Re: GPS accuracy

    I hope it was more pleasant for you than me...It was -112 F below when I landed there (was there for 23 miserable hours doing an inventory..)

    I couldn't leave fast enough.

     

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  30.  
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    Anonymous Coward, Jul 21st, 2008 @ 11:04pm

    Re: Re: Re: GPS Data Used To Disprove Radar Gun In Speeding Trial

    A discerning reader, then, might assume that a quick check was the actual requirement.
    That's very different from what was claimed. A discerning reader, then, might assume that the post was from an unreliable source and disregard the whole thing.

     

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  31.  
    identicon
    Anonymous Coward, Jul 21st, 2008 @ 11:09pm

    Re: Re: Re: "tuning" RADAR

    hmmmmm... tuning is a type of calibration.
    "Testing" is not. And truthfulness is not just a question of "semantics".

     

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  32.  
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    Anonymous Coward, Jul 22nd, 2008 @ 5:11am

    Re: Re: Re: Re: "tuning" RADAR

    ""Testing" is not. And truthfulness is not just a question of "semantics"."

    Lighting yourself on fire while eating animal crackers is also not a type of calibration. And because I'm responding to a poster chastising another for switching the terms tuning and calibration I fail to see the point of your comment.

     

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  33.  
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    GPS Tracking, Jul 24th, 2008 @ 11:42am

    Tracking - not navigation

    This story is about GPS tracking. It's not a GPS navigation device that sits on the dash of a vehicle and gives turn-by-turn directions.

     

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  34.  
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    Tracking Devices, Aug 4th, 2008 @ 11:59am

    gps tracking

    There are several human error factors with radar:
    1) Clocking the wrong vehicle when there is more than one vehicle or in a passing situation.
    2) Stationary or Mobile radar. Stationary is much more accurate because the radar is not having to calculate the police car speed.
    3) Catching and identifying the right vehicle that was speeding. This can be especially difficult while running stationary radar because of the delay of pulling out into traffic to chase after the suspect vehicle.
    4) Radar calibration, which should occur at least once per year. This should not be confused with an officer checking calibration with tuning forks. The calibration should be checked before and after each ticket is issued, but at a minimum, at the beginning and end of the officer's shift.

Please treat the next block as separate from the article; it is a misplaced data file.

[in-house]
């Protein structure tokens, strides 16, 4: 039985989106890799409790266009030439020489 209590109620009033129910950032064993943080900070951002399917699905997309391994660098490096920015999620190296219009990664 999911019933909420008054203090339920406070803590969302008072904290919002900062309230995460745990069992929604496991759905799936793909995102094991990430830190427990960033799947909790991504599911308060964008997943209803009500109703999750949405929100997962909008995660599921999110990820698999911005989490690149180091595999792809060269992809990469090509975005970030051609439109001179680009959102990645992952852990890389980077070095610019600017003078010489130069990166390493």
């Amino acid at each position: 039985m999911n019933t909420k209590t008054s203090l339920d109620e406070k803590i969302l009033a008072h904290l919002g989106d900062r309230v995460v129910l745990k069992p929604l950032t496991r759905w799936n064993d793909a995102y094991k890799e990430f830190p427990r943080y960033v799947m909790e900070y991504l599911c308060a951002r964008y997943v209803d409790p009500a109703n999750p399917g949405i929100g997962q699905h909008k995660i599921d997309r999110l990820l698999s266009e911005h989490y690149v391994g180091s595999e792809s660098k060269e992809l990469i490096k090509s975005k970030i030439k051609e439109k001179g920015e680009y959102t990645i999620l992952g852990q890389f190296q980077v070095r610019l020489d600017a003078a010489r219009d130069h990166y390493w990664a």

5) Hills and turns in the road can easily affect radar readings. Radar should not be run around hills and turns. I have seen radar indicate (for a few seconds) speeds of several hundred miles per hour when it was obvious the vehicle was only traveling at a speed of maybe 50 - 75 MPH.
    6) A/C or heater fan can interfere with radar readings.

     

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  35.  
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    Susie Harris, Sep 22nd, 2008 @ 9:45pm

    Radar guns and speeding ticket

    Hi,
    Recently, as I traveled down a desolate hyway in Arizona, I put my cruize control on 65 like always as that is the speed limit and, my car does not favor doing anything over that, it shakes and shimmies and is comfy doing 65.
    Suddenly, I saw red flashing lights behind me and thought "I beter pull over, this cop is probably going after the big rig about 10 car lengths ahead of me, hauling but.
    Not so, the cop was red lighting me and for what?
    Speeding, specifically 81 in a 65 MPH zone.
    Is it possible his radar gun was picking up the truck?
    My car is so short, approximately 35-40 inches tall from the ground.
    I am going to court tomorrow, just wanted to see if anyone has a comment

     

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  36.  
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    pat, Jan 5th, 2009 @ 12:50pm

    Re: Radar guns and speeding ticket

    hello susie. just wanted to check how you came out with your court date on the speeding ticket. i had the similar experience yesterday, being clocked faster than i was actually going. i plan to contest this, but i still have a couple of weeks. any suggestions? thanks.

     

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  37.  
    identicon
    Jack L. Darrington, Jan 21st, 2009 @ 3:05pm

    Speeding Ticket